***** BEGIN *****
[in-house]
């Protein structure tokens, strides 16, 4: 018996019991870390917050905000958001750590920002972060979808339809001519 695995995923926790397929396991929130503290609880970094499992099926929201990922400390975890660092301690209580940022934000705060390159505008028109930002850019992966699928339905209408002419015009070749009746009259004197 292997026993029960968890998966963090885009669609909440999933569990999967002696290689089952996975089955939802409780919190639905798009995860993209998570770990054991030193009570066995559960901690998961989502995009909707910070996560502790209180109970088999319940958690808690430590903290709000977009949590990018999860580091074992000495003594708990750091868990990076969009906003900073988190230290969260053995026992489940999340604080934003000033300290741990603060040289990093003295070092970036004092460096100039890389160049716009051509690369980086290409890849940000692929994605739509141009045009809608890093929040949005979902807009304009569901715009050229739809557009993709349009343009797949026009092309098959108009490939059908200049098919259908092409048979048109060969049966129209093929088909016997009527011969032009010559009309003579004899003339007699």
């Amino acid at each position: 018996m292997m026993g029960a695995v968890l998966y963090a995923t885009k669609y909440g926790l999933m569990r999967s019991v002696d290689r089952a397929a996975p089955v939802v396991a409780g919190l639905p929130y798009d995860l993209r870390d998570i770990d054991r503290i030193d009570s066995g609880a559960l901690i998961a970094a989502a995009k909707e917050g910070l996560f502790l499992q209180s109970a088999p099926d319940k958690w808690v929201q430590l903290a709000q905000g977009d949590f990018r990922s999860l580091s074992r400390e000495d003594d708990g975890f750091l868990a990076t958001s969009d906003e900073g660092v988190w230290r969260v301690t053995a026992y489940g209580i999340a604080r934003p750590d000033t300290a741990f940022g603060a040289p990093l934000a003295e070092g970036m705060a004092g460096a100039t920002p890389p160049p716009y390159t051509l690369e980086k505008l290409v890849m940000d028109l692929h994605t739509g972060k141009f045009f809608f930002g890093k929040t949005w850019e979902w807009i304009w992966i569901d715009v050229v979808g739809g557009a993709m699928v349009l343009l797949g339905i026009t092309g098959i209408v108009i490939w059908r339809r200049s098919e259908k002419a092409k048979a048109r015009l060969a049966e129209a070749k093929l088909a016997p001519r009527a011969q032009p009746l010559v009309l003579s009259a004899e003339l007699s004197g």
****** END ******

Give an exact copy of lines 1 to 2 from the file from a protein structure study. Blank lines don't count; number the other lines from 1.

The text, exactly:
[in-house]
């Protein structure tokens, strides 16, 4: 018996019991870390917050905000958001750590920002972060979808339809001519 695995995923926790397929396991929130503290609880970094499992099926929201990922400390975890660092301690209580940022934000705060390159505008028109930002850019992966699928339905209408002419015009070749009746009259004197 292997026993029960968890998966963090885009669609909440999933569990999967002696290689089952996975089955939802409780919190639905798009995860993209998570770990054991030193009570066995559960901690998961989502995009909707910070996560502790209180109970088999319940958690808690430590903290709000977009949590990018999860580091074992000495003594708990750091868990990076969009906003900073988190230290969260053995026992489940999340604080934003000033300290741990603060040289990093003295070092970036004092460096100039890389160049716009051509690369980086290409890849940000692929994605739509141009045009809608890093929040949005979902807009304009569901715009050229739809557009993709349009343009797949026009092309098959108009490939059908200049098919259908092409048979048109060969049966129209093929088909016997009527011969032009010559009309003579004899003339007699």